It is important to regularly check the insulation in your home. Close to 50% of household energy usage is from heating, so you want it to keep in as much heat as possible. 


If your windows are letting out heat, without completely replacing them, you may need to seal the windows. Temporary fix items can be found at your local hardware store. Click here for more options to insulate your windows. 




A simple and free solution to get the most out of your heating, is to keep any unused room doors shut. Also turn off the vent in that room as well. No need to waste heat on any empty space!


Also, always remember to turn down the heat when you are out of town or away from the house. There is no need to continuously run it. If you have a programmable thermostat this can make it even easier!




There are many ways to save this season! Global Energy Efficiency has a great info-graphic with tons of great information. Click here to check it out!




Keeping you warm and informed is our number one goal!

Until Next Time,

Your ICE Co Team!



Winter Fire Prevention

Tuesday, January 07, 2014

People are at a greater risk of electrical fires in the winter months, from the lights in and outside of your house, to the cooking in your home, and even unsafe heat sources.  


Winter officially began on December 21, and you have probably been using your heater more often than the previous months. The heater is great for keeping you warm, but it comes with consequences (if you don’t know what to do to ensure they are in fact safe).


Since a house down the street from me busted into flames last week, it got me wondering what measures need to be taken in my home, to prevent that from happening.


You are probably thinking, “That will never happen to me”, right? It CAN happen to you.




FEMA shares statistics to help citizens understand the severity and prevalence of winter fires:


  1. 905 people die in winter home fires EACH year
  2. $2,091,000,000 in property loss occurs from winter home fires
  3. 67% of winter fires occur in one- and two-family homes
  4. Cooking is the LEADING cause of all winter home fires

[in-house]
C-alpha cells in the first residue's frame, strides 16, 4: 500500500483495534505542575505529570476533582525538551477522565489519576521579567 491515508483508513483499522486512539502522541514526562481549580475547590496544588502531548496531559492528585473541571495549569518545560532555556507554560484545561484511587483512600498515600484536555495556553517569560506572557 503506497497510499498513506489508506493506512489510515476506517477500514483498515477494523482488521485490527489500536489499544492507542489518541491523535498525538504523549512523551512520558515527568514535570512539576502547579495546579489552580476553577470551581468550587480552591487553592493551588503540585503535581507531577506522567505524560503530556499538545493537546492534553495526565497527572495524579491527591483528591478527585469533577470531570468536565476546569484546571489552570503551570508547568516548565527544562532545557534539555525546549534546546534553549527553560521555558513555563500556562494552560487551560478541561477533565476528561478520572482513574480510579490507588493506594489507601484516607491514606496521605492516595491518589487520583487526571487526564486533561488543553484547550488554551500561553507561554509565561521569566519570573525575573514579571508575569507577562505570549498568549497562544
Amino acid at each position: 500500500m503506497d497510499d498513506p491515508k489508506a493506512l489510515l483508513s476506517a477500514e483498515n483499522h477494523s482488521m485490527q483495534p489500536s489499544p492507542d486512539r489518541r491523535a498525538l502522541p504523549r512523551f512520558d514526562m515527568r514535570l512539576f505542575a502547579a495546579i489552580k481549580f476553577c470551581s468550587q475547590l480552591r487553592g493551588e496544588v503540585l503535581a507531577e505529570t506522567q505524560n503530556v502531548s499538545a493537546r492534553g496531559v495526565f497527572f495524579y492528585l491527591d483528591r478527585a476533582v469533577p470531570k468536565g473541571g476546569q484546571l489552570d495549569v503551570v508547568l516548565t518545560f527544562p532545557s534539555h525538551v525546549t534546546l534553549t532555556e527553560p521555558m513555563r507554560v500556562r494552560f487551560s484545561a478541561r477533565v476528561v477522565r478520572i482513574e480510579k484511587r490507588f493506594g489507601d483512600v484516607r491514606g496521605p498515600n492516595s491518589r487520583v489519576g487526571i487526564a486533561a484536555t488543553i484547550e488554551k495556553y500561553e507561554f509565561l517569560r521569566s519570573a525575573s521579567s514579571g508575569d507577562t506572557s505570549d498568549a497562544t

5. 5PM – 8PM is the most common time for winter home fires

FEMA and NFPA.org states that heating equipment is involved in 1 in every 7 reported home fires and 1 in every 6 home fire deaths. The months that heating fires occur in half of the time are in December, January and February.


Knowing what to do and when, can help you from being a victim of a winter house fire.


Call a qualified electrician if you have:

  • Frequent problems with blowing fuses or tripping circuit breakers
  • A tingling feeling when you touch an electrical appliance
  • Discolored or warm wall outlets
  • A burning or rubbery smell coming from an appliance
  • Flickering or dimming lights
  • Sparks from an outlet

Remember to always have ALL of your electrical work done by a qualified electrician.


If you are remodeling your house or buying a new home, you should have it inspected by an electrician as well.


If you have a portable heater in your home, make sure to keep it in a secure place with nothing around it and never use an extension cord for the heater. Also, make sure to turn it off and unplug it when not in use. You should never sleep or leave your house with it on.


Make sure to keep your heater maintained and serviced on a regular basis.




It is important that you check your smoke alarm every month to make sure it is working condition. It is recommended to replace your fire alarms every 10 years.


Generators that are portable should never be used inside your house or garage. Keep it outside far away from any doors or windows.


Click here for a full list of tips customized for your home needs. 



Remember to always have an escape plan that is studied by everyone in the home. Everyone in the home should know ways to escape if something unfortunate like this happens.


Click here to create your fire safety plan online.


Keeping you safe, warm and informed is our main goal!


Until Next time,


Your ICE Co Team


Electric Idea- October

Monday, October 15, 2012

There was a “time” when “hot off the presses” really meant something in the world of printing right? Not a “time” that our juvenile employees remember, surely, but there are some in the office who stare off into the distance, eyes hazed, remembering way back when.

Well, you’ve been waiting for the October edition of Electric Ideas haven’t you, and it’s hot off the presses waiting for you too!

Last month if you recall we highlighted sticky notes, porch swings, onion goggles… we continue right where we left off.

This is a perfect remedy to the hard headboard while trying to read before bed debacle we all get ourselves into, is it not?

See article HERE.

 

Raise your hand if you make toast for breakfast in the morning… This product could save you the hassle of looking out the window to check the weather while toasting breakfast. Once your toast has popped you’ll have the forecast right in front of you. You might consider packing a lunch, doing a jig, or reading the ICE Co. blog with that two minutes saved. The options are endless.

See article HERE.


 

 

BUG. When a woman reads BUG, she thinks who will squish, and remove this for me? When a man reads BUG, he thinks his wife must be near. BUT in this case I don’t think anyone will want to squish this creative bug.

See article HERE.

 

Halloween flavor:

See article HERE.


October finale is this unique stone abode.  We determined the electrical service must be fed from underground and haven’t come to a solid conclusion as to whether it is a 100amp or 200amp panel board.

See article HERE.

Happy trails!
ICE Co.
Power. Current. Grounded.